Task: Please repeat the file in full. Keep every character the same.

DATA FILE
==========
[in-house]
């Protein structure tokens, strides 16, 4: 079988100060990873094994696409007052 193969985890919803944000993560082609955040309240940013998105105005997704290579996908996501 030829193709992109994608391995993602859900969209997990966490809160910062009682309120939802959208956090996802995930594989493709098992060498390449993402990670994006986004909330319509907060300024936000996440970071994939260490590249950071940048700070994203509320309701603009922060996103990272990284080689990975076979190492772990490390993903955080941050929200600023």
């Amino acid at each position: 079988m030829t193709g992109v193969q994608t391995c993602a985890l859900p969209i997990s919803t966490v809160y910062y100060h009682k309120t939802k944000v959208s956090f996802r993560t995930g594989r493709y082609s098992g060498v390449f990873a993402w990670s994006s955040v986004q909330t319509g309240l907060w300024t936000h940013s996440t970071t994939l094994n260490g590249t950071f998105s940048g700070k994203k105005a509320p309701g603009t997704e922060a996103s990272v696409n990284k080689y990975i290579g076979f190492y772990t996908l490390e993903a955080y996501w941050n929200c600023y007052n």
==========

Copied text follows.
[in-house]
């Protein structure tokens, strides 16, 4: 079988100060990873094994696409007052 193969985890919803944000993560082609955040309240940013998105105005997704290579996908996501 030829193709992109994608391995993602859900969209997990966490809160910062009682309120939802959208956090996802995930594989493709098992060498390449993402990670994006986004909330319509907060300024936000996440970071994939260490590249950071940048700070994203509320309701603009922060996103990272990284080689990975076979190492772990490390993903955080941050929200600023």
């Amino acid at each position: 079988m030829t193709g992109v193969q994608t391995c993602a985890l859900p969209i997990s919803t966490v809160y910062y100060h009682k309120t939802k944000v959208s956090f996802r993560t995930g594989r493709y082609s098992g060498v390449f990873a993402w990670s994006s955040v986004q909330t319509g309240l907060w300024t936000h940013s996440t970071t994939l094994n260490g590249t950071f998105s940048g700070k994203k105005a509320p309701g603009t997704e922060a996103s990272v696409n990284k080689y990975i290579g076979f190492y772990t996908l490390e993903a955080y996501w941050n929200c600023y007052n």